I’m Back!

Okay, I’m sorry not to have warned folks that I was taking some time off, but that’s why I’ve been quiet and not responding to emails and comments. I’ve been away. The first two-week holiday my family’s ever had, and it was wonderful.

I have had the ambition of travelling to France for a long time, to see the location for my next book (set around the battle of Poitiers), and also to fulfil a long held desire to see some of the Great War cemeteries. However, there’s a lot of France to see. So we chose to rent a camping car (camper van to the Brits) from a firm in called France Motorhome Hire in Véron just outside Sens, and started driving.

France Motorhome Hire - and no, I don't get a cent for mentioning them!

France Motorhome Hire – and no, I don’t get a cent for mentioning them!

Now, first, we all know French roads are rubbish, don’t we?

I wish. My old Subaru makes so much noise that we’ve been thinking about selling it, just so we can chat in the car. Except in France, with their smooth, well-tarmacced road surfaces, we could chat at 130 kph perfectly easily. The roads are a delight. Of course there are French drivers … but I wish more English drivers were as generally courteous and careful as the French. In all my driving there (and I drove about 2,000 miles in total) I didn’t experience as much bad lane-hogging, undertaking, incompetence and rudeness as I’d see any afternoon in two junctions on the M25. French driving is very good (I should just add the rider that I didn’t drive into Paris. My opinions may be altered by that kind of experience).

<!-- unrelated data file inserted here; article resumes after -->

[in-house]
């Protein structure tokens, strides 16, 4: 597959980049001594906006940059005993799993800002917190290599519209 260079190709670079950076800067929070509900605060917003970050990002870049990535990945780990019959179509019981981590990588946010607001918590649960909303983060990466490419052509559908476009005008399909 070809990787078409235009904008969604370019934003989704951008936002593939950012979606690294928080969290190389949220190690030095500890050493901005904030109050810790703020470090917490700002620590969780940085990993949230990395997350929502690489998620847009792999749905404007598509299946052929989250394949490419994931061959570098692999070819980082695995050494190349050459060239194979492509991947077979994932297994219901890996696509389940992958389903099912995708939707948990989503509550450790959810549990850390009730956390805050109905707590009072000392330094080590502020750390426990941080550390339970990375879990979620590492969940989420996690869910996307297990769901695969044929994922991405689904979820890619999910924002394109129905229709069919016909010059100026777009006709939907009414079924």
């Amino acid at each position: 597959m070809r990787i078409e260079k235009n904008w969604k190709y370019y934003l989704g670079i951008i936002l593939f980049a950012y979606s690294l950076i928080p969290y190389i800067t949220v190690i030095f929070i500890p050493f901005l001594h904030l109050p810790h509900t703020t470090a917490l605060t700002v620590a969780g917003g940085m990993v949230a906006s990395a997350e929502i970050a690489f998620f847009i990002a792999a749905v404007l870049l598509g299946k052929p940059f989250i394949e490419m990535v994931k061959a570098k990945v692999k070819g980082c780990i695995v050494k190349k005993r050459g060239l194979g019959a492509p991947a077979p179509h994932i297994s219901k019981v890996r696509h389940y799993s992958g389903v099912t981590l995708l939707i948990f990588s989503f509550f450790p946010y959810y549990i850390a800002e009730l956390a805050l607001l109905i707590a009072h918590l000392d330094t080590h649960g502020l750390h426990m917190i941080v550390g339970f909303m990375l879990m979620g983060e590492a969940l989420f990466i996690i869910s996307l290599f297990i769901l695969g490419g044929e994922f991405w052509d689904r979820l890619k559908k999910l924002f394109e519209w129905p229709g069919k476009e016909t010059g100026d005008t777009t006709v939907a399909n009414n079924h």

However, we drove first from the port to Béthune, where we spent a night, and next morning drove on to the lovely old city of Arras. This is one of the cities that has always enjoyed (if that’s the right word) and adventurous life. It has been a battlefield in many wars, and as a result has a magnificent old fortress that is being renovated now. However, right next door to the fortress is the grand memorial designed by Lutyens to honour the dead of the Great War who fell near that city. In the cemetery there are some 2,650 graves. A shocking sight. However, on the walls of the massive monument are carved the names of almost 35,000 young men who died in this area, as well as a further 1,000 airmen who were lost. These 35,000 and 1,000 airmen have no known grave.

Some of the 2,650 graves at Arras.

Some of the 2,650 graves at Arras.

It was a very humbling sight. My wife had not realised that the British Empire had volunteers from all parts of the globe, and the sight of Indian and Sikh graves, all looked after with the same careful dedication as the English, African, Canadian and other graves, was very touching. As was the little group of German graves.

I will not bore you with details of the whole journey, but there is one last stop that is relevant.

In the past I have mentioned the strange coincidences that have affected my life and career. Well, we had another this time while on holiday.